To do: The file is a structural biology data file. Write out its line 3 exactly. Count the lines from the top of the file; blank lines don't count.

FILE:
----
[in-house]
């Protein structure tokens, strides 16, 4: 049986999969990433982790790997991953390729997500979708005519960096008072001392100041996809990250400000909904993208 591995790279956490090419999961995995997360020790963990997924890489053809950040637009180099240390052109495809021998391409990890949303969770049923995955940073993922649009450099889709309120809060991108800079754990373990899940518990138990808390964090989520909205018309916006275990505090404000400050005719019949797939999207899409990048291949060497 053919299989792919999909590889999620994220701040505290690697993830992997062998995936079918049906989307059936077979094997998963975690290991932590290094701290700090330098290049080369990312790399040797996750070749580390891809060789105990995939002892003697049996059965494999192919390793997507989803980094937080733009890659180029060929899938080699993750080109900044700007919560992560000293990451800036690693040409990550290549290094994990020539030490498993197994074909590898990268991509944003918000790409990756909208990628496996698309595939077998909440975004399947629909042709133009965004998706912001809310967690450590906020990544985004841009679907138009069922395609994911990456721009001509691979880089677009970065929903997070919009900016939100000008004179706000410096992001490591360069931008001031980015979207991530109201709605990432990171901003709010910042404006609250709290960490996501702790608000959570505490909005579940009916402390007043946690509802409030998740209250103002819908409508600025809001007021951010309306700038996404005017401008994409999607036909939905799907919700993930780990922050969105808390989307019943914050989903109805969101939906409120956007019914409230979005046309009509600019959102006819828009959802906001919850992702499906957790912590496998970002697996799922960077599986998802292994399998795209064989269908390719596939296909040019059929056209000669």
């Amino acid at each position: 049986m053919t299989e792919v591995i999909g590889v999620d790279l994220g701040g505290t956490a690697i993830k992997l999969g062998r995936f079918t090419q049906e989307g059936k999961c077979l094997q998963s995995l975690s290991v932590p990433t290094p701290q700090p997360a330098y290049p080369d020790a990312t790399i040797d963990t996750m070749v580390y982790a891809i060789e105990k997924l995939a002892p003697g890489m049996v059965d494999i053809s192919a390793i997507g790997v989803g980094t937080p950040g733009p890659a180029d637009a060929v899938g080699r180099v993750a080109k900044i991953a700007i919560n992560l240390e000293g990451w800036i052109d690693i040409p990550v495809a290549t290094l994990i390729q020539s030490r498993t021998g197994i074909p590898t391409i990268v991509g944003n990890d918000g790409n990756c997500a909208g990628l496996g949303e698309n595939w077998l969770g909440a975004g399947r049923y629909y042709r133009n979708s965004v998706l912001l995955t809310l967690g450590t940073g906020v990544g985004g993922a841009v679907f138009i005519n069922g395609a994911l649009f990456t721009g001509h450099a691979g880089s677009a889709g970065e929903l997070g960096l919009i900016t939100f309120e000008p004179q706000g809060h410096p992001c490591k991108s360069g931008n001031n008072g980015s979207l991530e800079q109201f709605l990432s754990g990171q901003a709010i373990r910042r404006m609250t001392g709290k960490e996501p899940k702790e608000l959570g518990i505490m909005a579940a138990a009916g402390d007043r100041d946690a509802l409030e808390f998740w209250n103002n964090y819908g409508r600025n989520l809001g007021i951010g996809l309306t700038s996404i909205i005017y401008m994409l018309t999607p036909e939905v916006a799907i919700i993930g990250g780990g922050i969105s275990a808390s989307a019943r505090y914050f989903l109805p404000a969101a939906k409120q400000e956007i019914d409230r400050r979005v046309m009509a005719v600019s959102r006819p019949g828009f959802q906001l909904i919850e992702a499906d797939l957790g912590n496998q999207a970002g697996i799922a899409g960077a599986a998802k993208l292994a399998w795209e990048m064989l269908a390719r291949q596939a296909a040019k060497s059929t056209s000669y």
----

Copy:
């Amino acid at each position: 049986m053919t299989e792919v591995i999909g590889v999620d790279l994220g701040g505290t956490a690697i993830k992997l999969g062998r995936f079918t090419q049906e989307g059936k999961c077979l094997q998963s995995l975690s290991v932590p990433t290094p701290q700090p997360a330098y290049p080369d020790a990312t790399i040797d963990t996750m070749v580390y982790a891809i060789e105990k997924l995939a002892p003697g890489m049996v059965d494999i053809s192919a390793i997507g790997v989803g980094t937080p950040g733009p890659a180029d637009a060929v899938g080699r180099v993750a080109k900044i991953a700007i919560n992560l240390e000293g990451w800036i052109d690693i040409p990550v495809a290549t290094l994990i390729q020539s030490r498993t021998g197994i074909p590898t391409i990268v991509g944003n990890d918000g790409n990756c997500a909208g990628l496996g949303e698309n595939w077998l969770g909440a975004g399947r049923y629909y042709r133009n979708s965004v998706l912001l995955t809310l967690g450590t940073g906020v990544g985004g993922a841009v679907f138009i005519n069922g395609a994911l649009f990456t721009g001509h450099a691979g880089s677009a889709g970065e929903l997070g960096l919009i900016t939100f309120e000008p004179q706000g809060h410096p992001c490591k991108s360069g931008n001031n008072g980015s979207l991530e800079q109201f709605l990432s754990g990171q901003a709010i373990r910042r404006m609250t001392g709290k960490e996501p899940k702790e608000l959570g518990i505490m909005a579940a138990a009916g402390d007043r100041d946690a509802l409030e808390f998740w209250n103002n964090y819908g409508r600025n989520l809001g007021i951010g996809l309306t700038s996404i909205i005017y401008m994409l018309t999607p036909e939905v916006a799907i919700i993930g990250g780990g922050i969105s275990a808390s989307a019943r505090y914050f989903l109805p404000a969101a939906k409120q400000e956007i019914d409230r400050r979005v046309m009509a005719v600019s959102r006819p019949g828009f959802q906001l909904i919850e992702a499906d797939l957790g912590n496998q999207a970002g697996i799922a899409g960077a599986a998802k993208l292994a399998w795209e990048m064989l269908a390719r291949q596939a296909a040019k060497s059929t056209s000669y």